Giving Sephardic Literature Its Due
The first annual New York Sephardic Jewish Book Fair on July 25th at the [Center for Jewish History] was a quiet success. What started as a push by the American Sephardi Federation to sell marked-down books by Sephardic authors snowballed into a day-long event featuring 11 speakers, a constant flow of about four dozen patrons, and the guests of honor: hundreds of books.
“We had both Sephardi and Ashkenazi patrons and everyone was very interested and supportive. We also learned a few things for next year: we need a larger space and more vendors,” said organizer Shelomo Alfassa, the coordinator of Special Projects for the American Sephardi Federation.
In addition to book vendors the fair featured author lectures, including a keynote speech by Marc D. Angel, the Rabbi emeritus of the historic Spanish and Portuguese Synagogue, Congregation Shearith Israel. One of the most moving speakers of the day was Professor J. Daniel Khazzoom, who flew in from Sacramento to give an account of his flight from Iraq to Israel. Khazzoom’s newly published book “No Way Back: The Journey of a Jew from Baghdad” discusses his resentment of his family’s status as “tenth class citizens in our homeland.”
Khazzoom, the first Israeli college graduate accepted by a Harvard University graduate school, was visibly emotional at the fair. “This fair should have been put on a long time ago and the recognition is overdue. But it’s never too late, the Sephardi Jewry has a responsibility to write down our stories before we all forget and so we don’t forget,” he said.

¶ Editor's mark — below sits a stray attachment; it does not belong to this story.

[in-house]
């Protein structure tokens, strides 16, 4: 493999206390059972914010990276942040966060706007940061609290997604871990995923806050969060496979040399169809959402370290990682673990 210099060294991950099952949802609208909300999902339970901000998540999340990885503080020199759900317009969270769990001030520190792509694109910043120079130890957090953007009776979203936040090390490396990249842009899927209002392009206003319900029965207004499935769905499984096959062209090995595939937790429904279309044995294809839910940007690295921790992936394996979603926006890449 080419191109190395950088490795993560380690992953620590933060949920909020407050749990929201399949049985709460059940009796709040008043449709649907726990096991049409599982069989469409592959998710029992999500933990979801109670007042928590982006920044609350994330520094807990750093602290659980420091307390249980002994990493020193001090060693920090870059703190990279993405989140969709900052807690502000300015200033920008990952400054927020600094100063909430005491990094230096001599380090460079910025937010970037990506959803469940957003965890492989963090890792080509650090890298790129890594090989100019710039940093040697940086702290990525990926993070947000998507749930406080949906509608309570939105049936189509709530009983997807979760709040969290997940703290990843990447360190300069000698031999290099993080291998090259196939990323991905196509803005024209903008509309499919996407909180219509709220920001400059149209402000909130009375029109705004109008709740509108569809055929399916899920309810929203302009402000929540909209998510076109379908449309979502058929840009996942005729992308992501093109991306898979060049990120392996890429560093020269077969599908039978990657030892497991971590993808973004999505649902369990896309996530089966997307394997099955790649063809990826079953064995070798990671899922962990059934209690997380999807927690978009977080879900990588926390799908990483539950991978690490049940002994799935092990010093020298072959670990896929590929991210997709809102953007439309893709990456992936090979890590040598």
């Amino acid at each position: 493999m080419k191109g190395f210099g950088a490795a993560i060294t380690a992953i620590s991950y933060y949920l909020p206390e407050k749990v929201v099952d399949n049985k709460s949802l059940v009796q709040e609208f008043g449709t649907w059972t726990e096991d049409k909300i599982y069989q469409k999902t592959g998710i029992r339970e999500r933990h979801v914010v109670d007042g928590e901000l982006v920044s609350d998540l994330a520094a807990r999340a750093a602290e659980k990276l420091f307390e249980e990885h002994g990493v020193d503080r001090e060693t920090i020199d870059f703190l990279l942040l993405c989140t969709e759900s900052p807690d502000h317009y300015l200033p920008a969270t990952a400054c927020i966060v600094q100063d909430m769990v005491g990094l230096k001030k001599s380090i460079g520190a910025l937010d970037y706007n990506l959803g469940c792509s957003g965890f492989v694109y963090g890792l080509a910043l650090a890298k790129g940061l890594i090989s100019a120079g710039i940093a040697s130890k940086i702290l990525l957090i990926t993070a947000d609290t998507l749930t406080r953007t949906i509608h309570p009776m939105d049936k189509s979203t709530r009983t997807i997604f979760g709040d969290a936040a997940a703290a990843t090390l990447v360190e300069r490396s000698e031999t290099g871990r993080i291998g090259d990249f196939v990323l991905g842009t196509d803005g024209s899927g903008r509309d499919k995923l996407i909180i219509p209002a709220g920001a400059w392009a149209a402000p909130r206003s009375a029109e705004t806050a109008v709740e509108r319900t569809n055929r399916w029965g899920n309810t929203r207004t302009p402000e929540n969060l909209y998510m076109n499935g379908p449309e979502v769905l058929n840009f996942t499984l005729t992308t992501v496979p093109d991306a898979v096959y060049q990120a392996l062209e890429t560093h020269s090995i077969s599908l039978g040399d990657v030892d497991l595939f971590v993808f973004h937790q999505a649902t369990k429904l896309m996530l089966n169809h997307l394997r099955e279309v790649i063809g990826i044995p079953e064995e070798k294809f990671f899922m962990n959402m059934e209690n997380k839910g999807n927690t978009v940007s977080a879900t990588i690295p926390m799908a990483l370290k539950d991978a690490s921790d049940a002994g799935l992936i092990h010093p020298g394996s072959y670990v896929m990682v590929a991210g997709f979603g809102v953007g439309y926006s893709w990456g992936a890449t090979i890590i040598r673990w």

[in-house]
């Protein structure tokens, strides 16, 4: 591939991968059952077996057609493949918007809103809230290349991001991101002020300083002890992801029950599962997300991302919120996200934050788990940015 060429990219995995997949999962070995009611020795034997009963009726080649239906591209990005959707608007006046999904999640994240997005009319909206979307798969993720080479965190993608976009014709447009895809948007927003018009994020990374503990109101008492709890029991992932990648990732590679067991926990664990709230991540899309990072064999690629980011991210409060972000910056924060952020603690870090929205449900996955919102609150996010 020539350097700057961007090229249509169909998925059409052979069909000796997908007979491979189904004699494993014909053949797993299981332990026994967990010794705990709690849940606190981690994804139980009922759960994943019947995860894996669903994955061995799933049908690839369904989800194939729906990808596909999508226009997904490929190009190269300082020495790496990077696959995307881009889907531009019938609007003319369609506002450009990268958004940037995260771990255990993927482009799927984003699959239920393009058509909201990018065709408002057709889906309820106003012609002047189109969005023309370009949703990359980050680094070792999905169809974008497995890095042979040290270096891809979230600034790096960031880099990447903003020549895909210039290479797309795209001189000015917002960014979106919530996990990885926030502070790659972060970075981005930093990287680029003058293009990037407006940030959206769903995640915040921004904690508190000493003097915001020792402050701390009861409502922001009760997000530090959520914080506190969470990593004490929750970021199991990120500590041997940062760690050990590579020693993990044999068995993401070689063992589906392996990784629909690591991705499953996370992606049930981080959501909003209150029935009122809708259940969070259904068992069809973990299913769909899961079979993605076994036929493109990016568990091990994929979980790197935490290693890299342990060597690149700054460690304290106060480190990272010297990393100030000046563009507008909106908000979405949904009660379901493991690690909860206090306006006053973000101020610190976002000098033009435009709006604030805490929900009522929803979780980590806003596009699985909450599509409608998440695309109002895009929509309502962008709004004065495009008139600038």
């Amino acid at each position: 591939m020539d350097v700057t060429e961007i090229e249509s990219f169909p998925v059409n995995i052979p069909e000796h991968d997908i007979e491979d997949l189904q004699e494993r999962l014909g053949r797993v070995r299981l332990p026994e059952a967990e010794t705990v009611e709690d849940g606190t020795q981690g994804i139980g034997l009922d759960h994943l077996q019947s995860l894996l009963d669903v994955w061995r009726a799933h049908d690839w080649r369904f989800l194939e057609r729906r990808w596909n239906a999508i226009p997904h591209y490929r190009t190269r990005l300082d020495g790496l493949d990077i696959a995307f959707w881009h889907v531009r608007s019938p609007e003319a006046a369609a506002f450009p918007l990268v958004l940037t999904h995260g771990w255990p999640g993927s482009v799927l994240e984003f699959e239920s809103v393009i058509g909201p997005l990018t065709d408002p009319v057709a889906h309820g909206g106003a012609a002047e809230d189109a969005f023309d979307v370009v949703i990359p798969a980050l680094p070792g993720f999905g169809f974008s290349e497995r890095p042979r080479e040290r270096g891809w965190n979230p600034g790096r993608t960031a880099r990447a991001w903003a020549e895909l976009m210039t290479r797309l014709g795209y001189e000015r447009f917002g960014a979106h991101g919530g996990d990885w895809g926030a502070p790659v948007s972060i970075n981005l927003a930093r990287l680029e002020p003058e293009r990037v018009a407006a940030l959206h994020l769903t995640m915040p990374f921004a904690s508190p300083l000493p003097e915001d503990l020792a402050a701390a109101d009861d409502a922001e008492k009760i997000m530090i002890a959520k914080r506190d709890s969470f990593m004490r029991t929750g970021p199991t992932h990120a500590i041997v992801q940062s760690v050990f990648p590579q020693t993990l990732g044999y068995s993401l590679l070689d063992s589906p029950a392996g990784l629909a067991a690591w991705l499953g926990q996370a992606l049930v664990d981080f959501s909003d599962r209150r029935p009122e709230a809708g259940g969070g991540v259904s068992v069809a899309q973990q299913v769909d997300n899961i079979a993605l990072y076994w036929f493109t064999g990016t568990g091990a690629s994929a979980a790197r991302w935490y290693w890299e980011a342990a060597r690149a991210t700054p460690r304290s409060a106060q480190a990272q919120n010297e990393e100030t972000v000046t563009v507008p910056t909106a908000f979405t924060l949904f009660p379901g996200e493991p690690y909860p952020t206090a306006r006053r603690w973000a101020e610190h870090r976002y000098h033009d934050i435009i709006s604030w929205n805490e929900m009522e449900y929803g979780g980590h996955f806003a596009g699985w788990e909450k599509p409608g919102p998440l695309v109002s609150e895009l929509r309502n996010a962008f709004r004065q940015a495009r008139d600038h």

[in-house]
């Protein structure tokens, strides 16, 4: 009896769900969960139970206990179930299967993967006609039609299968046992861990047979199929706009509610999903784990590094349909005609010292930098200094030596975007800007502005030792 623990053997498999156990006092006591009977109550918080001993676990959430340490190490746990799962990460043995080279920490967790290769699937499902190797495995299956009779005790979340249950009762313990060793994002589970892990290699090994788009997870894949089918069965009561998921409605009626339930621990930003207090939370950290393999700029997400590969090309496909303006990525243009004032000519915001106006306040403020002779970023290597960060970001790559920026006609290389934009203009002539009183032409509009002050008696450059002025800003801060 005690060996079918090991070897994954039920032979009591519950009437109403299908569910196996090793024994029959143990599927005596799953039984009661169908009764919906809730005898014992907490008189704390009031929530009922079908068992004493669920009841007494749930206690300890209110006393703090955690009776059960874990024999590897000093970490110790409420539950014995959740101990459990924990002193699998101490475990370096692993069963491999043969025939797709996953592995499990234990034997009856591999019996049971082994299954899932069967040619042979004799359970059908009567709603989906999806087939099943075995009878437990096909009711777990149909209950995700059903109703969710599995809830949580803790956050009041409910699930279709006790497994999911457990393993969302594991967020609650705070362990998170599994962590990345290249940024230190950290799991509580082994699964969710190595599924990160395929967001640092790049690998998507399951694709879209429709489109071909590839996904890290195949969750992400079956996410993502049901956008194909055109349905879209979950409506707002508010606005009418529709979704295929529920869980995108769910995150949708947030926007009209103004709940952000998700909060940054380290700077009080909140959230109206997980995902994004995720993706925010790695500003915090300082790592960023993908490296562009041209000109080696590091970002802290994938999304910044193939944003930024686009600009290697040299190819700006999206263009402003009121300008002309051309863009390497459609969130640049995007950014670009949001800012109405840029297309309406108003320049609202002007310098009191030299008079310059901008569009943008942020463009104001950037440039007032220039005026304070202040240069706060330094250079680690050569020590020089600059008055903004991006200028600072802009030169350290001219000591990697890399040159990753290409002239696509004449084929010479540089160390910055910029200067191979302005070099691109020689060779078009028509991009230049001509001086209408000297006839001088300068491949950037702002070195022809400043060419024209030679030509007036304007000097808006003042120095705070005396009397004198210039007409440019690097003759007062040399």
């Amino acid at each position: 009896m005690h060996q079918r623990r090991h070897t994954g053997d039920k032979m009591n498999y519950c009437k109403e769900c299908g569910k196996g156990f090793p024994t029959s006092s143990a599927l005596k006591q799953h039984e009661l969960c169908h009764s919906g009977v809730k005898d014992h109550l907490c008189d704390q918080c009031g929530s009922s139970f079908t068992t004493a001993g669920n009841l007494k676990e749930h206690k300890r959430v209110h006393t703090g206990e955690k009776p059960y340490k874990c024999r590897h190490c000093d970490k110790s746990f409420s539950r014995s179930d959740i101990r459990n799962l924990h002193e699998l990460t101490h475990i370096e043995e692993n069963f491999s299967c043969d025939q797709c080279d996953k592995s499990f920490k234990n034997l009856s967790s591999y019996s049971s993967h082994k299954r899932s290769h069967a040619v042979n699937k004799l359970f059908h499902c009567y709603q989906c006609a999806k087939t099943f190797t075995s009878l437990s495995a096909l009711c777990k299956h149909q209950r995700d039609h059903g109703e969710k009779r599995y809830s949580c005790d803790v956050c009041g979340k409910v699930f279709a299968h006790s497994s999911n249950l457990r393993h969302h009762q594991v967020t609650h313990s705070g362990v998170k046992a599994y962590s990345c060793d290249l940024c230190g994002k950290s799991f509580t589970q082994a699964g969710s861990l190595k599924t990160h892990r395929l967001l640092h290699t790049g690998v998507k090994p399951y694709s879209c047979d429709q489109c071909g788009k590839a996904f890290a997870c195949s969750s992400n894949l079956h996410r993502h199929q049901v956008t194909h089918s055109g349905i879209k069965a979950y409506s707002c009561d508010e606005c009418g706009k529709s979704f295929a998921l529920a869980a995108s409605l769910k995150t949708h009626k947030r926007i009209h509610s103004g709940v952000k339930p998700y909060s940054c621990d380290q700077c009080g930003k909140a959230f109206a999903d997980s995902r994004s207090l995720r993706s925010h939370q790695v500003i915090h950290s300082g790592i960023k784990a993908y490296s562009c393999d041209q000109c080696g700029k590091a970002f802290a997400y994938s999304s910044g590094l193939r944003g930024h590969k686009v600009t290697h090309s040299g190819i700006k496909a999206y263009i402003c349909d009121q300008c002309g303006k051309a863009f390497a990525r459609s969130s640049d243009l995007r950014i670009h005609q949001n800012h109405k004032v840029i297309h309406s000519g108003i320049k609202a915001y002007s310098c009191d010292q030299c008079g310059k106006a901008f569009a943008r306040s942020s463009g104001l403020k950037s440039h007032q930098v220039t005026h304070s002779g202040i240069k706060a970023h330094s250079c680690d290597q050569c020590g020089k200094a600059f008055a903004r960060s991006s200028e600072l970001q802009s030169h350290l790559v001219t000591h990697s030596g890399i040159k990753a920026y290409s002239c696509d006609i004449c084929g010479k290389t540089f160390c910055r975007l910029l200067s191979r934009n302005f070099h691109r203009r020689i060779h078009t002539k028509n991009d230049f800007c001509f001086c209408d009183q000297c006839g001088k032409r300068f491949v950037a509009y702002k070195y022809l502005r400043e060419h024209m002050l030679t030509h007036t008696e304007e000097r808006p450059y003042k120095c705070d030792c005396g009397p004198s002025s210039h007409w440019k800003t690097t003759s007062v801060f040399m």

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While authors took the stage for 30-minute readings, other writers discussed their books at the tables lining the perimeter of the room. The event’s most popular vendor, however, was Israel Mizrahi, who was offering more antiquarian wares. At Mizrahi’s stand you could purchase a Haggadah published in 1680 for only $200; hold the prayer books distributed by the U.S. military to Jewish soldiers in World War II; and haggle over Mizrahi’s pièce de résistance: a copy of Joel ibn Shu’aib’s “Olat Shabbat,” printed in Venice in 1577.
Among the many older attendants there were a few young faces as well. Children looked through “The Rabbi’s Cat,” a graphic novel by Joann Sfar about a cat in 1930s Algeria that decides he wants to study the Kabbalah and have a bar mitzvah. Foodies browsed “Indian-Jewish Cooking” by Mavis Hyman, and history aficionados bought “History of the Jews of Tangier” by Mitchell Serels.
Pleased with the turnout and reaction to the event, Alfassa was optimistic about the future of the book fair. “I’m very excited about seeing this grow into something bigger, where people appreciate the literature, the history, and learn a few new things” he said.
Watch Shelomo Alfassa introduce the first annual Sephardic Jewish Book Fair: